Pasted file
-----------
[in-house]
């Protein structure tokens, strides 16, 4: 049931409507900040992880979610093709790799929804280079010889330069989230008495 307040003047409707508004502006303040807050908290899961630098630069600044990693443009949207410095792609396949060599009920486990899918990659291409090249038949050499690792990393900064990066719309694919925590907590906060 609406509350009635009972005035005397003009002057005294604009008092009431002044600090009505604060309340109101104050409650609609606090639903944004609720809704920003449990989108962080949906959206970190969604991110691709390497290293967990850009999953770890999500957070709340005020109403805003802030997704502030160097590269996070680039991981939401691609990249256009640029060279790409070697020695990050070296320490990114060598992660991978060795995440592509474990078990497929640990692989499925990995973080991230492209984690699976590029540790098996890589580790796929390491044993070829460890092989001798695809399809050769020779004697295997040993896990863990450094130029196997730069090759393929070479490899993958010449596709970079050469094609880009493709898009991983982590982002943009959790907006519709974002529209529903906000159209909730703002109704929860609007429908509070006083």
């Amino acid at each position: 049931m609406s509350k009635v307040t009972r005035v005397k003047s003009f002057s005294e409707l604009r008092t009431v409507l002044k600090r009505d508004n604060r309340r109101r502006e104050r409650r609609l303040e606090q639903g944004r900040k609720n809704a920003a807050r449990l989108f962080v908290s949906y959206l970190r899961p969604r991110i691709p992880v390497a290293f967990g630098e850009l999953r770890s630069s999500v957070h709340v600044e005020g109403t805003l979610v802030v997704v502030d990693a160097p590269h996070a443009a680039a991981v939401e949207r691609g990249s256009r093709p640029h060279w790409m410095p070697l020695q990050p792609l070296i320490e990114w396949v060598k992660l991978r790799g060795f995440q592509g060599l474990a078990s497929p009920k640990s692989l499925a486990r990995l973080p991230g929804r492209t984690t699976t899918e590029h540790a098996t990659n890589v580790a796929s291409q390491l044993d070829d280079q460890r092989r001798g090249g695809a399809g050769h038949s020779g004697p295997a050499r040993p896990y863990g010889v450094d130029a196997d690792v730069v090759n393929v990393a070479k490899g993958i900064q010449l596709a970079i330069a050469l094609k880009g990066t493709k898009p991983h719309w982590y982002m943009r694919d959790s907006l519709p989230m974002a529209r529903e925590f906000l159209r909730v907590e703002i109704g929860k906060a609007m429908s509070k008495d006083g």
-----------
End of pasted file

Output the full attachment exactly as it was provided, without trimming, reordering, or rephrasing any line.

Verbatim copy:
[in-house]
């Protein structure tokens, strides 16, 4: 049931409507900040992880979610093709790799929804280079010889330069989230008495 307040003047409707508004502006303040807050908290899961630098630069600044990693443009949207410095792609396949060599009920486990899918990659291409090249038949050499690792990393900064990066719309694919925590907590906060 609406509350009635009972005035005397003009002057005294604009008092009431002044600090009505604060309340109101104050409650609609606090639903944004609720809704920003449990989108962080949906959206970190969604991110691709390497290293967990850009999953770890999500957070709340005020109403805003802030997704502030160097590269996070680039991981939401691609990249256009640029060279790409070697020695990050070296320490990114060598992660991978060795995440592509474990078990497929640990692989499925990995973080991230492209984690699976590029540790098996890589580790796929390491044993070829460890092989001798695809399809050769020779004697295997040993896990863990450094130029196997730069090759393929070479490899993958010449596709970079050469094609880009493709898009991983982590982002943009959790907006519709974002529209529903906000159209909730703002109704929860609007429908509070006083």
């Amino acid at each position: 049931m609406s509350k009635v307040t009972r005035v005397k003047s003009f002057s005294e409707l604009r008092t009431v409507l002044k600090r009505d508004n604060r309340r109101r502006e104050r409650r609609l303040e606090q639903g944004r900040k609720n809704a920003a807050r449990l989108f962080v908290s949906y959206l970190r899961p969604r991110i691709p992880v390497a290293f967990g630098e850009l999953r770890s630069s999500v957070h709340v600044e005020g109403t805003l979610v802030v997704v502030d990693a160097p590269h996070a443009a680039a991981v939401e949207r691609g990249s256009r093709p640029h060279w790409m410095p070697l020695q990050p792609l070296i320490e990114w396949v060598k992660l991978r790799g060795f995440q592509g060599l474990a078990s497929p009920k640990s692989l499925a486990r990995l973080p991230g929804r492209t984690t699976t899918e590029h540790a098996t990659n890589v580790a796929s291409q390491l044993d070829d280079q460890r092989r001798g090249g695809a399809g050769h038949s020779g004697p295997a050499r040993p896990y863990g010889v450094d130029a196997d690792v730069v090759n393929v990393a070479k490899g993958i900064q010449l596709a970079i330069a050469l094609k880009g990066t493709k898009p991983h719309w982590y982002m943009r694919d959790s907006l519709p989230m974002a529209r529903e925590f906000l159209r909730v907590e703002i109704g929860k906060a609007m429908s509070k008495d006083g």